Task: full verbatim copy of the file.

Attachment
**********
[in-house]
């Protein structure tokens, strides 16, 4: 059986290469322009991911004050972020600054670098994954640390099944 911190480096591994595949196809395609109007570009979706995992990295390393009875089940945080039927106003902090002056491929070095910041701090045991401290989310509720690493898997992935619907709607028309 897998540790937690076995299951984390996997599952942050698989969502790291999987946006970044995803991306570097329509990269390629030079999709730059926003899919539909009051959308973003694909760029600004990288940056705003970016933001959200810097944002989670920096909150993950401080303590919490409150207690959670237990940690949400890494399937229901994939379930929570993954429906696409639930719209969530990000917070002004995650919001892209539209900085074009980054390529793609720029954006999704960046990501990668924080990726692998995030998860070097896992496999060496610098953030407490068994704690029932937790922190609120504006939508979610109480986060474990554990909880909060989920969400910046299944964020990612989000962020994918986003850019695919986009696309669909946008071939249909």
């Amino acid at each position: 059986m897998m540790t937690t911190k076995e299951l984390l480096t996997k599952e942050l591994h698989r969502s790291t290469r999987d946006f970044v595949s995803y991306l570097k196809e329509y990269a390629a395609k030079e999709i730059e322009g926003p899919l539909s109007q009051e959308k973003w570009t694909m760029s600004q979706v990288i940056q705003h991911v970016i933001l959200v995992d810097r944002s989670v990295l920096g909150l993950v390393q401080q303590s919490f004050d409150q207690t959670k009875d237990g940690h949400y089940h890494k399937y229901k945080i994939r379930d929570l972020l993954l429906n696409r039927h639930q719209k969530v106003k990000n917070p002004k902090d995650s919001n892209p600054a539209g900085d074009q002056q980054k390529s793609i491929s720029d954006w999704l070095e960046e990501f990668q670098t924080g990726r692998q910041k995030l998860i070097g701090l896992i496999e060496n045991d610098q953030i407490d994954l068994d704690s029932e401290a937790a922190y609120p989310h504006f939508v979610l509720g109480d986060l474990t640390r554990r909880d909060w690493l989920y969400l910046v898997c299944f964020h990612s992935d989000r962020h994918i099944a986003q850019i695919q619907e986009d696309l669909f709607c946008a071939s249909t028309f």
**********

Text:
[in-house]
């Protein structure tokens, strides 16, 4: 059986290469322009991911004050972020600054670098994954640390099944 911190480096591994595949196809395609109007570009979706995992990295390393009875089940945080039927106003902090002056491929070095910041701090045991401290989310509720690493898997992935619907709607028309 897998540790937690076995299951984390996997599952942050698989969502790291999987946006970044995803991306570097329509990269390629030079999709730059926003899919539909009051959308973003694909760029600004990288940056705003970016933001959200810097944002989670920096909150993950401080303590919490409150207690959670237990940690949400890494399937229901994939379930929570993954429906696409639930719209969530990000917070002004995650919001892209539209900085074009980054390529793609720029954006999704960046990501990668924080990726692998995030998860070097896992496999060496610098953030407490068994704690029932937790922190609120504006939508979610109480986060474990554990909880909060989920969400910046299944964020990612989000962020994918986003850019695919986009696309669909946008071939249909």
């Amino acid at each position: 059986m897998m540790t937690t911190k076995e299951l984390l480096t996997k599952e942050l591994h698989r969502s790291t290469r999987d946006f970044v595949s995803y991306l570097k196809e329509y990269a390629a395609k030079e999709i730059e322009g926003p899919l539909s109007q009051e959308k973003w570009t694909m760029s600004q979706v990288i940056q705003h991911v970016i933001l959200v995992d810097r944002s989670v990295l920096g909150l993950v390393q401080q303590s919490f004050d409150q207690t959670k009875d237990g940690h949400y089940h890494k399937y229901k945080i994939r379930d929570l972020l993954l429906n696409r039927h639930q719209k969530v106003k990000n917070p002004k902090d995650s919001n892209p600054a539209g900085d074009q002056q980054k390529s793609i491929s720029d954006w999704l070095e960046e990501f990668q670098t924080g990726r692998q910041k995030l998860i070097g701090l896992i496999e060496n045991d610098q953030i407490d994954l068994d704690s029932e401290a937790a922190y609120p989310h504006f939508v979610l509720g109480d986060l474990t640390r554990r909880d909060w690493l989920y969400l910046v898997c299944f964020h990612s992935d989000r962020h994918i099944a986003q850019i695919q619907e986009d696309l669909f709607c946008a071939s249909t028309f």